The crowd showed signs of approval. One man nodded nudged someone who appeared to be his wife and said, “I’ve heard this one before. It’s good.”
“Once upon a time,” said Isa, “there was a dwarf. And at the same time, there was a prophesy that the dwarf would one day battle a fierce dragon.”
If she did not have everyone in the room’s attention before, she did now. “The dwarf had only an axe, but it was a trusty one he’d used many times. The day came to pass that he went into the mountains to search for rare mountain timber—because that’s part of what dwarves do—when suddenly, the dragon ATTACKED!”
The whole room reacted in horror. Isa was starting to get into this...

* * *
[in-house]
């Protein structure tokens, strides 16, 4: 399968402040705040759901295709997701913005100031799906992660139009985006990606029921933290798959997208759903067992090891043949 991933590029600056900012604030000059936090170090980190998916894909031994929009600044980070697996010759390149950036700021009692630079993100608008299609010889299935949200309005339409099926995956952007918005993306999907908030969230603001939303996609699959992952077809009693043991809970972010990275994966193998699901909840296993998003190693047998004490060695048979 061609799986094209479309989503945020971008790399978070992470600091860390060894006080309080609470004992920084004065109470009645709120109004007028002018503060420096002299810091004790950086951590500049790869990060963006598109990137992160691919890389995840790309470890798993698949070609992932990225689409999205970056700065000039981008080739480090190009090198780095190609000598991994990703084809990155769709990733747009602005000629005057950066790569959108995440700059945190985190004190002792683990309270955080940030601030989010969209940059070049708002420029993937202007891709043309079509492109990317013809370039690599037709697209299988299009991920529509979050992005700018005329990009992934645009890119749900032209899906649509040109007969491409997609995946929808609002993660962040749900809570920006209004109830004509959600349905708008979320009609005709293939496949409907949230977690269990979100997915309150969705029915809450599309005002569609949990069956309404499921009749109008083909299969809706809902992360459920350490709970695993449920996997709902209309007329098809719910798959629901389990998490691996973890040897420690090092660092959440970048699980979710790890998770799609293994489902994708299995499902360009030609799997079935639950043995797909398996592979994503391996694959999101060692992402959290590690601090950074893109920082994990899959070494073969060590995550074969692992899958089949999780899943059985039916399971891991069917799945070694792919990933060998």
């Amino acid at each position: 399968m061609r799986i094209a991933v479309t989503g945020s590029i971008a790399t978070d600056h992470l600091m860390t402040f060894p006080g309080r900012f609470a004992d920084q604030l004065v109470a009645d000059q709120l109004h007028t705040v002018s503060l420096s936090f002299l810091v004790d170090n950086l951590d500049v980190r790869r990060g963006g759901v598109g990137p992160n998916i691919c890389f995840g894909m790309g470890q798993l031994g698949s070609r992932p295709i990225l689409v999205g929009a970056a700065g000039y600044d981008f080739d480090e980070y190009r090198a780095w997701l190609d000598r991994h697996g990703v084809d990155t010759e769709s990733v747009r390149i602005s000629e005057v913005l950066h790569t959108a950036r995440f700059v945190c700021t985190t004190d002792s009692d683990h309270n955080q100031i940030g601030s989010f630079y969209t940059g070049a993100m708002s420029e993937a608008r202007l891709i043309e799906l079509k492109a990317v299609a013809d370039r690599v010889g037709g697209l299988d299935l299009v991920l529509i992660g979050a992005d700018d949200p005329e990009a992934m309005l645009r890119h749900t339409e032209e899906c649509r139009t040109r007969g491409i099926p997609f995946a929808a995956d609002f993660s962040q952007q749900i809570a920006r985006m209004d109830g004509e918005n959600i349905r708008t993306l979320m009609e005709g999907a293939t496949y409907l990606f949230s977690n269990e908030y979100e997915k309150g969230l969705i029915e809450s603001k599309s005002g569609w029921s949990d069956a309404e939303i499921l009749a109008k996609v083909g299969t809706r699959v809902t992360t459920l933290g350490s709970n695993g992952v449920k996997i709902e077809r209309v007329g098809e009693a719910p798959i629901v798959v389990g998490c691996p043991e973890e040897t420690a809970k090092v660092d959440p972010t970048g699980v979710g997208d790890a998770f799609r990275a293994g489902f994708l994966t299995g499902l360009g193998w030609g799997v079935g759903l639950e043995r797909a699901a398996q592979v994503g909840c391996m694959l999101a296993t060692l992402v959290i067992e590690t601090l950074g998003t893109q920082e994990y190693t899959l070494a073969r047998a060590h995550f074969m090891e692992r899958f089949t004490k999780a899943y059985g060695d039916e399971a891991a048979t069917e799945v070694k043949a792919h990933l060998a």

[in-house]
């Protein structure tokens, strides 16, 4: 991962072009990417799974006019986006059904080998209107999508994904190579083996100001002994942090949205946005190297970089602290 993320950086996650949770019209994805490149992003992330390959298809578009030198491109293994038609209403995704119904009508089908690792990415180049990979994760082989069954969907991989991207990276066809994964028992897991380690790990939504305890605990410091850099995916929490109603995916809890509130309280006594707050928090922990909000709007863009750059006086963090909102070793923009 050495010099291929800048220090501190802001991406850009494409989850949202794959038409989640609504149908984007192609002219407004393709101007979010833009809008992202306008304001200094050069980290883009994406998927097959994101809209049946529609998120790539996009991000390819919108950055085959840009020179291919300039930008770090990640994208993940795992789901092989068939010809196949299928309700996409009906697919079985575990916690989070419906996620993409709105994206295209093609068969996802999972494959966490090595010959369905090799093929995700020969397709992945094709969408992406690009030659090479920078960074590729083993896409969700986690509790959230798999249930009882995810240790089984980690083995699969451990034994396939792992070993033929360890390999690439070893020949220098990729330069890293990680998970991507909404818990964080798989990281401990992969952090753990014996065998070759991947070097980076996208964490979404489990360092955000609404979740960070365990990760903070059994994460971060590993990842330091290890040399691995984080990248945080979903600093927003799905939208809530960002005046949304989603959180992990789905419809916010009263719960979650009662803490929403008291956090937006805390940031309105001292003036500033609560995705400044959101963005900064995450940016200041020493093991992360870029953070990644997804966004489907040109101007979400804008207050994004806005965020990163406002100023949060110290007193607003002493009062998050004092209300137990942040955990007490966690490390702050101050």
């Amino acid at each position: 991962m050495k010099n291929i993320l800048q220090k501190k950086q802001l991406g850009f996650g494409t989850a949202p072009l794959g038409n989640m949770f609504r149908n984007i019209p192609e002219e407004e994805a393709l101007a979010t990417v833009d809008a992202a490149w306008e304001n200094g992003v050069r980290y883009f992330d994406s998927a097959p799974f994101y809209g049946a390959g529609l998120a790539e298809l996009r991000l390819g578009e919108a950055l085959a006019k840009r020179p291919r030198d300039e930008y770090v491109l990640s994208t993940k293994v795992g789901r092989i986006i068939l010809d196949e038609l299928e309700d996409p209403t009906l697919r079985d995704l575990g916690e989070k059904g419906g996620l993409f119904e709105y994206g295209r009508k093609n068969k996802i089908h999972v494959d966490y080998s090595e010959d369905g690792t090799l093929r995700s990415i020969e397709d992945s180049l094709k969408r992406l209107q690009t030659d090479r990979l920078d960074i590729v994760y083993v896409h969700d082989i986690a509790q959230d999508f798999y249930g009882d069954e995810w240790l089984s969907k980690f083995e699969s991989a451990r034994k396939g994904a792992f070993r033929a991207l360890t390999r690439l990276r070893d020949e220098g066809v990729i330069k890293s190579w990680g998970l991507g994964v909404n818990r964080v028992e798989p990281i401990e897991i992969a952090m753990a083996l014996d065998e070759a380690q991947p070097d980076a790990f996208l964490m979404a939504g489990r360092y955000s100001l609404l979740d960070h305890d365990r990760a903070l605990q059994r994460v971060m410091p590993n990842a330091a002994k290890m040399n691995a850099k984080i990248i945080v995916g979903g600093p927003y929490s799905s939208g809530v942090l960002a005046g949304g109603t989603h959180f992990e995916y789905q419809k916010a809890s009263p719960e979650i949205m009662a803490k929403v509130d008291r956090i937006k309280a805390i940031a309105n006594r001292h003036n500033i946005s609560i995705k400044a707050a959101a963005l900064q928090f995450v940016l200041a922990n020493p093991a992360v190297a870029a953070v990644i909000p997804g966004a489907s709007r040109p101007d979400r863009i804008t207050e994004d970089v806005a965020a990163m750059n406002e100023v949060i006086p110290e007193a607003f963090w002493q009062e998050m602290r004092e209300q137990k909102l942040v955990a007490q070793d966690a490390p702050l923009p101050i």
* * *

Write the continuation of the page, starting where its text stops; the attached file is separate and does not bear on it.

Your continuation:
“The dragon ROARED and breathed fire all over the landscape. But the dwarf leaped out of the way just in time to dodge the white-hot flame. He ducked behind a rock to hide for a moment, and while the dragon was looking for him, he snuck to around one side. When he saw his chance, the dwarf ran out and wielded his axe for one fateful blow.
“The dragon saw him as he was about to strike, and the monster shuffled with surprising speed to one side. This time, the dwarf did not have any rock to dive behind! The dragon inhaled mightily, intending to roast its prey in a wave of dreaded fire. The dwarf had only one option: with all his might, he threw his axe at the dragon’s heart...”
She paused here for that ever-so-precious dramatic effect.